WALLA WALLA — As a partial government shutdown entered its second week, Congresswoman Cathy McMorris Rodgers said Republicans in the House and Senate remain absolutely committed to their demands that the President negotiate with them to avoid going over a fiscal cliff.
“The Republicans are united, I’ve never seen us more united than as we are now,” she said today in a phone interview from Washington D.C.
A meeting of the entire Republican conference this morning did not result in any apparent progress on resolving the impasse.
According to The Washington Post, aides said rank-and-file lawmakers — incensed by what they consider Obama’s refusal to recognize their constitutional role in the budget process — were in no mood to compromise.
“We’re just waiting for the phone to ring,” one senior aide was quoted in the article.
But McMorris Rodgers said “our goal right now is to start the conversation” to avoid a complete shutdown, which could happen by Oct. 17.
The current situation is similar to a family dispute where both sides have to sit down at the table and talk things out, but that effort isn’t being made by Democrats or the President, she said.
McMorris Rodgers said what she and others are hearing from constituents is that “they don’t want us to continue kicking the can down the road” in regards to addressing key issues of economic growth and balancing the budget.
The consensus is the Republicans are going to continue to ask for a dialogue on those issues and others in order to move ahead.
Personally, McMorris Rodgers said she is reaching out to colleagues in the House to find “how we can at least start a conversation” on resolving the issue.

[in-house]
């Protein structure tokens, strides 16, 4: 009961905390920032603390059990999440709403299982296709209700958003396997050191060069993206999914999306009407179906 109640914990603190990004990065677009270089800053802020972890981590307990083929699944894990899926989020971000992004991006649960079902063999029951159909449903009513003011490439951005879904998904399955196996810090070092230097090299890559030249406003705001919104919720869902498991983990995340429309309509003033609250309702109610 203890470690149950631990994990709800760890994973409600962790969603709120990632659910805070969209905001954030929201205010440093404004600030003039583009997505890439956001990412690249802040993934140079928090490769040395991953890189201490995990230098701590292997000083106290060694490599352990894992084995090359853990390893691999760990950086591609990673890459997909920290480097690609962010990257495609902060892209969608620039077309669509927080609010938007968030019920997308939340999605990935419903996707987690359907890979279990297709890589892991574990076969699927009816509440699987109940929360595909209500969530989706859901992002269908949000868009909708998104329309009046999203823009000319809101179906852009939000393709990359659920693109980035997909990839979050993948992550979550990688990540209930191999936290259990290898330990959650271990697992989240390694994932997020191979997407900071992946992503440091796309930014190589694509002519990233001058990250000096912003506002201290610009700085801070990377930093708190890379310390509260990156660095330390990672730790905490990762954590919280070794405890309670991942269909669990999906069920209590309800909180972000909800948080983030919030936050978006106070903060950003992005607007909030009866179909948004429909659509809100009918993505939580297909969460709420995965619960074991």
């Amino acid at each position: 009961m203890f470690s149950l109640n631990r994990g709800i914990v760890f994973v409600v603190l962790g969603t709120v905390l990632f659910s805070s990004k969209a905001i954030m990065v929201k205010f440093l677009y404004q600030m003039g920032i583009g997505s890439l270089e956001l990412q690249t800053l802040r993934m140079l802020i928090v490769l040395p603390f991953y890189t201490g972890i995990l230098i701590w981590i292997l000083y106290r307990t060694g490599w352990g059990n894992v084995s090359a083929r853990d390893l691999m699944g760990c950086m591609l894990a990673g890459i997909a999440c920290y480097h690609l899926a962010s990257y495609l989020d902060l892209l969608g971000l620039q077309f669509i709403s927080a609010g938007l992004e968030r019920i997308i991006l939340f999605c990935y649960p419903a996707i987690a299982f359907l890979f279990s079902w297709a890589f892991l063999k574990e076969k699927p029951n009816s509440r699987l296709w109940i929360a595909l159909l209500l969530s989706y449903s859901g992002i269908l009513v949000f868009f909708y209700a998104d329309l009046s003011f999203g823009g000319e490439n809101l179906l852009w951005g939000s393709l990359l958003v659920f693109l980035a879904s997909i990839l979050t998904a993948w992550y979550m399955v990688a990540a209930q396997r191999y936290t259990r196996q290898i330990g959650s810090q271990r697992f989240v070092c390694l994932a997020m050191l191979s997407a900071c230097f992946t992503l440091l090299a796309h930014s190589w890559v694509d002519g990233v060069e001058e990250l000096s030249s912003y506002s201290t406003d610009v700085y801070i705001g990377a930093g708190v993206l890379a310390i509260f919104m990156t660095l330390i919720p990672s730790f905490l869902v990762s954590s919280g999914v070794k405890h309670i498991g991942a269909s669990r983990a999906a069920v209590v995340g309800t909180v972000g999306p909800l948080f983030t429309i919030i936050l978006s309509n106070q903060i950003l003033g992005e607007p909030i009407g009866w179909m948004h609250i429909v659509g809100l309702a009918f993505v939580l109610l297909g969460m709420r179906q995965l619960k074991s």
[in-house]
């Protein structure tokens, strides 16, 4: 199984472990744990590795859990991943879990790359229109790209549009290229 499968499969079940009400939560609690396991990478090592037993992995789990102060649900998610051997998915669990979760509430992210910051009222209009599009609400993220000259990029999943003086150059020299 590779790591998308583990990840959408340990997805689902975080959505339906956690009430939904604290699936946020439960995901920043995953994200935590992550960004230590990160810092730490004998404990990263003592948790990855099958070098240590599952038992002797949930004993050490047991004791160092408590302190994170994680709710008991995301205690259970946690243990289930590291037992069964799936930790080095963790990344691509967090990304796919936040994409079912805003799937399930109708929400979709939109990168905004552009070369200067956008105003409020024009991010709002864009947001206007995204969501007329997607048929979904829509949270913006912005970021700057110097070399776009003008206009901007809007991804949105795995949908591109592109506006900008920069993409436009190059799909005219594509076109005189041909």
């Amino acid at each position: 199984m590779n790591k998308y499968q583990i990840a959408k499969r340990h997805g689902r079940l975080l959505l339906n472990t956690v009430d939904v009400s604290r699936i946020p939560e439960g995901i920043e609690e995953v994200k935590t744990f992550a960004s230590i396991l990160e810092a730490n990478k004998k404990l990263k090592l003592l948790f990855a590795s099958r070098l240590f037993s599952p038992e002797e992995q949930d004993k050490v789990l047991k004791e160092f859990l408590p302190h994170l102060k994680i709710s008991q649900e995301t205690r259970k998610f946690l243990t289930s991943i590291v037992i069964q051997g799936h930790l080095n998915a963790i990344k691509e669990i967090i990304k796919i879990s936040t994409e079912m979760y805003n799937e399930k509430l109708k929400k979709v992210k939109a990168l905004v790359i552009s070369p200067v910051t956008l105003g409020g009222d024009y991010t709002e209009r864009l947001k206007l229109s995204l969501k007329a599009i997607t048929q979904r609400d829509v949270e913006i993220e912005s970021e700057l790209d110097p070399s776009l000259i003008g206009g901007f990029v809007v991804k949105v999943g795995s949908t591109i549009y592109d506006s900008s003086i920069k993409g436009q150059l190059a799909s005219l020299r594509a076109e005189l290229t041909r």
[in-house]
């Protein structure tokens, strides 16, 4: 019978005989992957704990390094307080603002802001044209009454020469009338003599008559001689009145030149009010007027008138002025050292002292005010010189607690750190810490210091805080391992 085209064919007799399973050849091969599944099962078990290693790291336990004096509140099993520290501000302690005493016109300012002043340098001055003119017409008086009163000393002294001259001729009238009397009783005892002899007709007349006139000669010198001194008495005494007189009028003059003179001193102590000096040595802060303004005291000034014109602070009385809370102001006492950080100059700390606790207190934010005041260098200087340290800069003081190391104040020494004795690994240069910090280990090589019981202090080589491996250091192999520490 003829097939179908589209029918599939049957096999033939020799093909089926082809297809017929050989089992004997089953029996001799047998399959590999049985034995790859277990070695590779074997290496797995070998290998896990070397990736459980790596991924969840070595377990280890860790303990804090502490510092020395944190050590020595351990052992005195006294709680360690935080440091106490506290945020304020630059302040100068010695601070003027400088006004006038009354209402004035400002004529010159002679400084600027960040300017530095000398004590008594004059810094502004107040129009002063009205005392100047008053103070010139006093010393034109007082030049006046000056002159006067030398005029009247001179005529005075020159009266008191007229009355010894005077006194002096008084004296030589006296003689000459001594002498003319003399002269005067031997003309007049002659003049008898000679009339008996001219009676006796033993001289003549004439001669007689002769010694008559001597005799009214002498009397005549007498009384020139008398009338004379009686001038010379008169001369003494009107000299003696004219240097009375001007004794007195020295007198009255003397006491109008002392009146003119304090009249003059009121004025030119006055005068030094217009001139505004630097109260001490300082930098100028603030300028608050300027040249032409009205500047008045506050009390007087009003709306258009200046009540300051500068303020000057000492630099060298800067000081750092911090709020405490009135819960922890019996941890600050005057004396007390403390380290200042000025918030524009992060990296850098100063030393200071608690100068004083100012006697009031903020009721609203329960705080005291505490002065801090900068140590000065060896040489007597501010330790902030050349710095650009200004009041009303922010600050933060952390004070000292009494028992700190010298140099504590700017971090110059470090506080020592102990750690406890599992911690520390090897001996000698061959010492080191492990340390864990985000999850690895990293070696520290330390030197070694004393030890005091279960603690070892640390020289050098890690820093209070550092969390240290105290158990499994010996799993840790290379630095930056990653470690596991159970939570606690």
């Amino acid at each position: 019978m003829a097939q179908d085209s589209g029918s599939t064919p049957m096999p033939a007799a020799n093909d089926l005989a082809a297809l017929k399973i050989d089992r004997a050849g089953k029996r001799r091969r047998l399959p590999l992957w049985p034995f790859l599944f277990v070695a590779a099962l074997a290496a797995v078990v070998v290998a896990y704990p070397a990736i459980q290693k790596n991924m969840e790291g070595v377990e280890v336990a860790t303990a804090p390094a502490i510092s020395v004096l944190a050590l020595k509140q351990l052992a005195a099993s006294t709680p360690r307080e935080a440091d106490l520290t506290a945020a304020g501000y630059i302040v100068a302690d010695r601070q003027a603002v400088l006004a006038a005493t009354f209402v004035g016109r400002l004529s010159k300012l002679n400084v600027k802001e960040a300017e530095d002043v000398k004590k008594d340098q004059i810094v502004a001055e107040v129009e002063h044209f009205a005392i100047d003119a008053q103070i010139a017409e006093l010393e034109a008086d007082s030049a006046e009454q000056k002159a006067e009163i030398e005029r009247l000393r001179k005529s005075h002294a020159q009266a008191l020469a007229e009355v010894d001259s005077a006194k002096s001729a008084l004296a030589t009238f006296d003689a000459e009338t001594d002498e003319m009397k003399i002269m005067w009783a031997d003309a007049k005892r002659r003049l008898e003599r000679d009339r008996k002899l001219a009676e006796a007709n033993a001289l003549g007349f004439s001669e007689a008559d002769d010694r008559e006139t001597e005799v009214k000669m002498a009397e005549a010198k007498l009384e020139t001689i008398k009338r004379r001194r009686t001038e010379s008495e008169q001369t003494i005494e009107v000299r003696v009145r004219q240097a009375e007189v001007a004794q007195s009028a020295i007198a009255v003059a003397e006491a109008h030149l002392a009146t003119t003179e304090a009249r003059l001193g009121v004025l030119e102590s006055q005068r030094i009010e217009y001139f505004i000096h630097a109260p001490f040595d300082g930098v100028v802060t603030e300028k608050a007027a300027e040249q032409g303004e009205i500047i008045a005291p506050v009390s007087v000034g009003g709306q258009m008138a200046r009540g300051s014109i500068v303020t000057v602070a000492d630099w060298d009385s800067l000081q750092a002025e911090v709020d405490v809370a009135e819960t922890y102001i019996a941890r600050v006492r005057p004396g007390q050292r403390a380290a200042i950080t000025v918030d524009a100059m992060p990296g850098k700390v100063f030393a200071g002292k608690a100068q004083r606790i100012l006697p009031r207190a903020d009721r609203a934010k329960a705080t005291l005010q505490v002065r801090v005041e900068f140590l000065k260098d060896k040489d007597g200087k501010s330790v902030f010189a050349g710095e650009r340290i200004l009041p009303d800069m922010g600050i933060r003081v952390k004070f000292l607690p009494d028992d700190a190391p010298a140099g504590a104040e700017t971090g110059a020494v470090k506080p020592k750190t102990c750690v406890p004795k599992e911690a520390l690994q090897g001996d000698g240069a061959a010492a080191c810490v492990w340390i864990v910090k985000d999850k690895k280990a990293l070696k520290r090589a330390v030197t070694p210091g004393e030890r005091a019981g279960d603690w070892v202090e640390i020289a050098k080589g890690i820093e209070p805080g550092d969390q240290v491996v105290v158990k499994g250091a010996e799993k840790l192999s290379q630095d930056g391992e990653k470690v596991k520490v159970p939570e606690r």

She said she and fellow lawmakers are continuing to pass legislation to keep portions of the federal government funded.
Comments such as the one made Sunday by Gov. Jay Inslee, a Democrat, aren’t helping the process, McMorris Rodgers said.
In a news conference, Inslee called the current federal government shutdown “deranged.”
“That kind of rhetoric is unhelpful and (not) constructive” McMorris Rodgers said.
According to The Washington Post, New polling showed that the fiscal standoff is hurting Republicans far more than it is Obama, although no party is faring particularly well.
A Washington Post-ABC News survey found that 70 percent of Americans disapprove of the way Republicans are handling budget negotiations, up from 63 percent last week, with 24 percent approving.
Obama’s approval rating on budget matters ticked up slightly over the same time period — from 41 percent to 45 percent — but 51 percent disapprove.
Obama’s Democratic colleagues in Congress are faring worse, with 61 percent of Americans disapproving, up from 56 percent before the shutdown, the Post reported.
Andy Porter can be reached at firstname.lastname@example.org or 526-8318.